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image: “Breathprints” Could Diagnose Disease

“Breathprints” Could Diagnose Disease

By | April 5, 2013

Researchers can identify individuals by the unique chemical signatures in their breath, suggesting that exhalations could be used for metabolomic tests.

1 Comment

image: Week in Review: April 1-5

Week in Review: April 1-5

By | April 5, 2013

Living fossils not so fossilized; Canadian gov’t threatens scientists’ freedom to speak and publish; gene therapy for sensory disorders; an unusual theory of cancer; clues for an HIV vaccine

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image: Cancer Growth Curtailed

Cancer Growth Curtailed

By | April 4, 2013

Researchers develop two small molecules that slow the growth of human cancer cells.

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image: Roadmap to an HIV Vaccine

Roadmap to an HIV Vaccine

By | April 3, 2013

Researchers track the evolution of HIV in a single patient to understand what drives the production of broadly neutralizing antibodies.

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image: Cancer Clinical Trials of Tomorrow

Cancer Clinical Trials of Tomorrow

By | April 1, 2013

Advances in genomics and cancer biology will alter the design of human cancer studies.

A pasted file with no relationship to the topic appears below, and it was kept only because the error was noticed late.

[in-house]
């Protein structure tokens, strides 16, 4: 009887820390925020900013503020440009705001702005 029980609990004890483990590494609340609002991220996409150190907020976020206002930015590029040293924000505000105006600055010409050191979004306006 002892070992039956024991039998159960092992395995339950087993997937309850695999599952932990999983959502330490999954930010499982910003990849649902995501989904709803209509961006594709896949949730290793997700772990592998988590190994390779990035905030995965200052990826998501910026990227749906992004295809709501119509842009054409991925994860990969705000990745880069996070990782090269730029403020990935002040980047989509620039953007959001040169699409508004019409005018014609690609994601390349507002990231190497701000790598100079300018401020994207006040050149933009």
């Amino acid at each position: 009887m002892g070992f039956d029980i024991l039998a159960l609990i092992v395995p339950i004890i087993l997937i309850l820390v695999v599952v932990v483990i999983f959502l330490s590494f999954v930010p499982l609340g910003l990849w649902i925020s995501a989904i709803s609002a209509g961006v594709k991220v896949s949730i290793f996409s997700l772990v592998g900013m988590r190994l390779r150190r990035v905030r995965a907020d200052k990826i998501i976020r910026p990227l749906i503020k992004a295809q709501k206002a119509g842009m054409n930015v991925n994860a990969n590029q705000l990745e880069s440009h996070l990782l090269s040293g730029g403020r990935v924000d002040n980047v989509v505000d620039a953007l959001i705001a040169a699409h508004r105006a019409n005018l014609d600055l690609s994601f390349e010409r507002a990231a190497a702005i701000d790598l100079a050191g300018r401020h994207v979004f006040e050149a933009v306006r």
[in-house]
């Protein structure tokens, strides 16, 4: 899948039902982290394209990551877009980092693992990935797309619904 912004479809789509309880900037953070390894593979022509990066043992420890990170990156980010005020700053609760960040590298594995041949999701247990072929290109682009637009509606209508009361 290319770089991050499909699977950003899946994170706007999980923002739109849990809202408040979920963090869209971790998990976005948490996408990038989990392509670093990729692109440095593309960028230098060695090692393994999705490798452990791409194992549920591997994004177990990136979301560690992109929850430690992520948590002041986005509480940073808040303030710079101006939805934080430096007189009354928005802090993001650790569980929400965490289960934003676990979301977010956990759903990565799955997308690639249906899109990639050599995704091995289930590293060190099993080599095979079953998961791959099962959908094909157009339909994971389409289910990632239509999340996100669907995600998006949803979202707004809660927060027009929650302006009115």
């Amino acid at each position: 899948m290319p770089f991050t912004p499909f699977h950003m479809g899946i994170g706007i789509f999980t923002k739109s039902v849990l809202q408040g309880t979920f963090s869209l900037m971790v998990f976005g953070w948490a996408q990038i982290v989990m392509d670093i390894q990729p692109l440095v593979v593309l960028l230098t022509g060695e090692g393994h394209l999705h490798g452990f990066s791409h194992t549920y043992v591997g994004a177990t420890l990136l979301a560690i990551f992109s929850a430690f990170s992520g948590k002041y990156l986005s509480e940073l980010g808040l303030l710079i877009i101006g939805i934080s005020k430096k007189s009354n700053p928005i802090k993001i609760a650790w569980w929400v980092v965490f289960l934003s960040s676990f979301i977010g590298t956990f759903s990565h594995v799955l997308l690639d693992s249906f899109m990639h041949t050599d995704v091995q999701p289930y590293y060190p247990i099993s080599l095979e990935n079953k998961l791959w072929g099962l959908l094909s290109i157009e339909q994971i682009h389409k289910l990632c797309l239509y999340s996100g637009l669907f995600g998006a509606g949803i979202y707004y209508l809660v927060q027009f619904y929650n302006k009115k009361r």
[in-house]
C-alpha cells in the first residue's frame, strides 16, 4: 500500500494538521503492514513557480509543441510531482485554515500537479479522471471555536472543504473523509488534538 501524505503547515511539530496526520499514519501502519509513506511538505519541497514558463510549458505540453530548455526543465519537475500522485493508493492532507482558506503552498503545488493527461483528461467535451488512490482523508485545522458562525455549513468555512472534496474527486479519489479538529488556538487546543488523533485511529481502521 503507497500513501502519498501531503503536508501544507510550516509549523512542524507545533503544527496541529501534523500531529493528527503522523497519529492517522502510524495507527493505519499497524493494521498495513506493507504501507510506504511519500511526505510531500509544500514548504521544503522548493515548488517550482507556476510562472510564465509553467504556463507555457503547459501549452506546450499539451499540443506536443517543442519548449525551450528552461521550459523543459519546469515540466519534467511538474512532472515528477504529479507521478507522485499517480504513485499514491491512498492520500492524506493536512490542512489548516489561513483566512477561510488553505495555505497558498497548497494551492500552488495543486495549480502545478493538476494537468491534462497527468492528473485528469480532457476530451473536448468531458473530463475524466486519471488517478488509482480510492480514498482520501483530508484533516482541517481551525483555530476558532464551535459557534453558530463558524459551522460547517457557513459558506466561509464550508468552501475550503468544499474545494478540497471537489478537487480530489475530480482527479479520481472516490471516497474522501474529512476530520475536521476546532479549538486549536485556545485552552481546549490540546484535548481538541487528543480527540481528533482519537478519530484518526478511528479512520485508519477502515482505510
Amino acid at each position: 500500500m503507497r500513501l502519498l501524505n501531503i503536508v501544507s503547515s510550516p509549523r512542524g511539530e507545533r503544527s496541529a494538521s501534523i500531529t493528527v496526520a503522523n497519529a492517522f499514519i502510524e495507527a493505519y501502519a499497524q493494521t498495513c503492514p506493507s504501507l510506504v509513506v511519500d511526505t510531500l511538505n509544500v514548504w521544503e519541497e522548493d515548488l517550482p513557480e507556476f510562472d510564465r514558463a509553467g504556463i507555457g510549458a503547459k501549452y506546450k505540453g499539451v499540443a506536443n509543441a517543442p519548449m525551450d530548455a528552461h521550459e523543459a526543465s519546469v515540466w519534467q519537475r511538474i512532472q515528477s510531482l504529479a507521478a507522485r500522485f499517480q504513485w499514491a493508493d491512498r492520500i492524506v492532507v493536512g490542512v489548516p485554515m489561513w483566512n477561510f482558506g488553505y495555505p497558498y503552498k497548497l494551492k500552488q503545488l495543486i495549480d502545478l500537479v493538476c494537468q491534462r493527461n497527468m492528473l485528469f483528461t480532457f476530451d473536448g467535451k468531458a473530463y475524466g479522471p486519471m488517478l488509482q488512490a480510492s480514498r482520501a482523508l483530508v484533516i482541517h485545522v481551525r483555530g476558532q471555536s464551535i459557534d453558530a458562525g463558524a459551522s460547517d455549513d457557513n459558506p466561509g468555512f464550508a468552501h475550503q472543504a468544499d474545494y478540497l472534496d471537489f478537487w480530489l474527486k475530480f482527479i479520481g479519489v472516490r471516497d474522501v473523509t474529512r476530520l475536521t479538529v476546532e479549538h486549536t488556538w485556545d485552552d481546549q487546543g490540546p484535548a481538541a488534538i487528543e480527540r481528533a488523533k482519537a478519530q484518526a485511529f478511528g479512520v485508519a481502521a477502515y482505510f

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image: Contributors

Contributors

By | April 1, 2013

Meet some of the people featured in the April 2013 issue of The Scientist.

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image: Making Cancer More Transparent

Making Cancer More Transparent

By | April 1, 2013

A decade into the age of genomics, science is generating a flood of data that will help in the quest to eradicate the disease.

3 Comments

image: Mimicking Mussels

Mimicking Mussels

By | April 1, 2013

Scientists develop a gel that mimics mollusc glue to coat the insides of blood vessels.

1 Comment

image: Up, Up, and Array

Up, Up, and Array

By | April 1, 2013

By scrutinizing gene expression profiles instead of individual oncogenes, Todd Golub launched a powerful platform for diagnosing, classifying, and treating cancer.

1 Comment

image: After Chemo

After Chemo

By | April 1, 2013

Research into how the brain suffers as a result of chemotherapy is revealing potential avenues for ameliorating cognitive decline.

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